I’d like to put a cap on the season much like Marcellus Wallace wanted to put a cap in Butch Coolidge’s ass, and what better way to do so than with awards? (Well, besides just getting really drunk and forgetting the last two seasons ever happened) I know that doing this with a 21-win team reeks of “world’s tallest dwarf award,” but this is our world, Bobcats fans, and this team is our dwarf, so let’s award the poor little bastard:
MVP: Kemba Walker. This one’s not even close. First of all, Walker played all 82 games, which should also qualify him for a purple heart. He also led the team in PER (18.8) and win-shares (4.8—more than doubling up everyone except Gerald Henderson and Ramon Sessions), according to Basketball-Reference.com. From a plus/minus perspective, Walker had the second-highest plus/minus of the core starters (okay, it was -8.2—so yes, go ahead and insert “military intelligence” joke here). The team improved with Walker on the court offensively per 100 possessions (+0.2 points more) and defensively (2.8 fewer points allowed), for a net-rating of +3.0 (courtesy of 82games.com). MKG had gaudier per-100 numbers, as did (randomly) Jeff Adrien, but they obviously didn’t log nearly as much PT as did one Kemba Hudley Walker. The only knock I can give him is that his “clutch” net-rating (his net-rating when there are fewer than 5 minutes to play and the Bobcats are within 5 points of the opponent, per NBA.com) trails several teammates, but the fact that a) the Bobcats were so rarely in clutch situations, and b) one of those teammates he trails is Tyrus Thomas, causes me to dismiss the category. The bottom line is the kid’s a top-10 PG with a handle like a bottle of Windex and defense that is…not much worse than anyone else on the team. Hold me closer, tiny Kemba, you’re our MVP.
Most Improved Player: Gerald Henderson. This could also be Walker, as could most awards other than “Most Likely To Eat His Own Belly Flab Roll” (Gana Diop), but I’ll give it to Henderson on the rationale that Walker’s a second-year player and expected to improve. Hendo’s PER went from 14.0 last year to 16.4 this year, and while his defense slipped, it continued to be adequate (82games.com has him defending 2’s to a PER of 14.3 last year and 15.7 this year). The best thing about Gerald was the way he learned how to attack the defense: on a per-36 minute basis, his 3-point attempts went from 0.9 to 1.7 and his 3-pt accuracy improved from 23% to 33%. At the same time, his free-throw attempts went from 4.0 to 5.3, and his FT% went from 76% to 82%. He improved both from long range and on his drives, which is how you win basketball games (or, at least 21 of them).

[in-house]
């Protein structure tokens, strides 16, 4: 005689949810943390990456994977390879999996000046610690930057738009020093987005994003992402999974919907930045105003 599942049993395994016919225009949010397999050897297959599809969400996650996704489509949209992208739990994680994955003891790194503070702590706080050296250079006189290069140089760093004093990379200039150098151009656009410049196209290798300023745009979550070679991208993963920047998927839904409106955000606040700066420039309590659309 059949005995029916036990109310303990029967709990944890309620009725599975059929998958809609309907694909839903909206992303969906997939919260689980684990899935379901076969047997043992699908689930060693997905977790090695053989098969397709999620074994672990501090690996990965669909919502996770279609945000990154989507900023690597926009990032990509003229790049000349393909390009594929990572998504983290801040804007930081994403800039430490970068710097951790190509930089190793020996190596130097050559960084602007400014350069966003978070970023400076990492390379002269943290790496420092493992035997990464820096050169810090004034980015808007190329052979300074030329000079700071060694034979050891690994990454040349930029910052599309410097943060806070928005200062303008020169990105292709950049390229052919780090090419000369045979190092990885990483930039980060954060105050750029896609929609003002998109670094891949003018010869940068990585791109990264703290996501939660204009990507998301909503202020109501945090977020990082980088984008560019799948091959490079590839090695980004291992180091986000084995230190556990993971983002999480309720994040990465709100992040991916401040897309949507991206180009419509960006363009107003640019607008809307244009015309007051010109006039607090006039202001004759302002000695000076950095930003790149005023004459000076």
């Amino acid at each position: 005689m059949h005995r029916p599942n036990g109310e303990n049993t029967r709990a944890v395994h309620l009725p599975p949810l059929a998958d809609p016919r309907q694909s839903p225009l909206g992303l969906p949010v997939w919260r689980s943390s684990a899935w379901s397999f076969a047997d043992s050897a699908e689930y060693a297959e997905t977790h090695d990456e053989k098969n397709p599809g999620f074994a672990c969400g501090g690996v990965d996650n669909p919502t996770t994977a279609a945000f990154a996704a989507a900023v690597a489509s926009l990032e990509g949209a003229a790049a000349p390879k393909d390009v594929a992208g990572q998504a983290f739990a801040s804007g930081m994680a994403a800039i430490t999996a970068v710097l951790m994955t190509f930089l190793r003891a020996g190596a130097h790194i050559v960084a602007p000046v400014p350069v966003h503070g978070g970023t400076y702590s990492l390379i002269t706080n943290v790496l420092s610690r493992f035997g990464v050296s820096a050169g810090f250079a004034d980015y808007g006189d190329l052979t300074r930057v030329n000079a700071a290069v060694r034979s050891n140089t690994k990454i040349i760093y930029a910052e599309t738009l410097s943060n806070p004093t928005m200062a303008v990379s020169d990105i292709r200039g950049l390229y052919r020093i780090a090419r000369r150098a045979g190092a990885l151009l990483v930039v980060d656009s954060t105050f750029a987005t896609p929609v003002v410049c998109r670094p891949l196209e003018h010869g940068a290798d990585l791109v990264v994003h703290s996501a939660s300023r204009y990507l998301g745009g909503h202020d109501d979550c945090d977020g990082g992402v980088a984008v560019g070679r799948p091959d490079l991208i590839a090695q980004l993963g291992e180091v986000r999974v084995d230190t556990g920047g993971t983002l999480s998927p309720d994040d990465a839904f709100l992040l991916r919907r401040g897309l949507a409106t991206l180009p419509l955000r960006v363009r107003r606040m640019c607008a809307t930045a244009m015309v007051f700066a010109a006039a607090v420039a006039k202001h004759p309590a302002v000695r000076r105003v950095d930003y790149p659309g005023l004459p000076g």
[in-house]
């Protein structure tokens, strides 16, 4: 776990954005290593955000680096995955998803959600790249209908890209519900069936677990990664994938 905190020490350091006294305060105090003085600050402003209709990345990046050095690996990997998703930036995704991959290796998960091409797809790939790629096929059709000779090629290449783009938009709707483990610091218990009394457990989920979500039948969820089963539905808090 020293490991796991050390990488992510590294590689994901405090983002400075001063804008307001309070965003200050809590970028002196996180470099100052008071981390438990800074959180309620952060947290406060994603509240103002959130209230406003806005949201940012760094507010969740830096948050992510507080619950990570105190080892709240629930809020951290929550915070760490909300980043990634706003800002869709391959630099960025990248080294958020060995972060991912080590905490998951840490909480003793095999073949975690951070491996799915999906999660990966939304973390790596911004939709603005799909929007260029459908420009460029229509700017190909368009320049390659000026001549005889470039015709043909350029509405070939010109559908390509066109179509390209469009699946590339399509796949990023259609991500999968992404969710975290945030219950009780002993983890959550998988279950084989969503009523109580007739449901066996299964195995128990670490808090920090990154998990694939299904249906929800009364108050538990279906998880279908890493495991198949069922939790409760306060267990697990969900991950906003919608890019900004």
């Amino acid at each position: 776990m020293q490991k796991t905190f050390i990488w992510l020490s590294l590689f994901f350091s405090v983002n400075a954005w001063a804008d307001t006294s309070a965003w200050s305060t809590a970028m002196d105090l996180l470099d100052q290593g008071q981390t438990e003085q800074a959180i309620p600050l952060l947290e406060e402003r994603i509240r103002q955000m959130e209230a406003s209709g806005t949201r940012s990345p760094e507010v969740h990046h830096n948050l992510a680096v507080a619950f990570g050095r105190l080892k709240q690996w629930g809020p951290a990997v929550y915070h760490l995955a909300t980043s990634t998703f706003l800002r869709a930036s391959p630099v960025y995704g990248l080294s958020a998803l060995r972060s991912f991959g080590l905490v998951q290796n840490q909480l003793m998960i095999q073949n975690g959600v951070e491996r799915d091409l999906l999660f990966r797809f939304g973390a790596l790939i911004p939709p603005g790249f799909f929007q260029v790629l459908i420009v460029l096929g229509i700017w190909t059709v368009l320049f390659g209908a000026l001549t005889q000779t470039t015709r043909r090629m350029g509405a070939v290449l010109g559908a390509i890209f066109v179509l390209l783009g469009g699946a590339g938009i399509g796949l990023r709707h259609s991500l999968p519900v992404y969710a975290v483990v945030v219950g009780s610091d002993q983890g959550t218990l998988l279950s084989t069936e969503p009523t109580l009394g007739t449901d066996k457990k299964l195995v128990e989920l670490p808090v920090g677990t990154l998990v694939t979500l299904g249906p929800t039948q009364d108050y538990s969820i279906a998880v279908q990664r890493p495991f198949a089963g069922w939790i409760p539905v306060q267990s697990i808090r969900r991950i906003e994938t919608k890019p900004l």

Rookie of the Year: Michael Kidd-Gilchrist. I mentioned earlier that Walker trailed MKG in the on-court/off-court +/- per 100 possession category. Well, Kidd-Gilchrist made the offense 2.5 points better and the defense 3.1 points stingier when he played, for a net of +5.6. Considering this team finished a league-last -10.6 PP100P, MKG was the one Amish kid who said, “Screw this, I’m getting a damned electric butter churn.” His PER of 14.04 was a respectable 12th among rookies, 8 of whom played WAY less than him (and mostly on WAY better teams). And his Estimated Wins Added (EWA) was fifth among rookies. Again, on this team, that’s like finding Jesus’s image on a skid mark. And contrary to what EVERYONE is saying, he did NOT hit the rookie wall. His post All-Star Game rebound percentage went up, his turnover percentage went down, and his effective field goal percentage went up (all per NBA.com). Even just a basic stat like his points-per-game just narrowly dipped from 9.1 to 8.9, so everyone talking about the rookie wall can go jump off it. The Bobcats might have been Swiss cheese, but MKG was the Swiss army knife—the swingman with the all-around blade/nail-file/tiny scissors/corkscrew combo threat.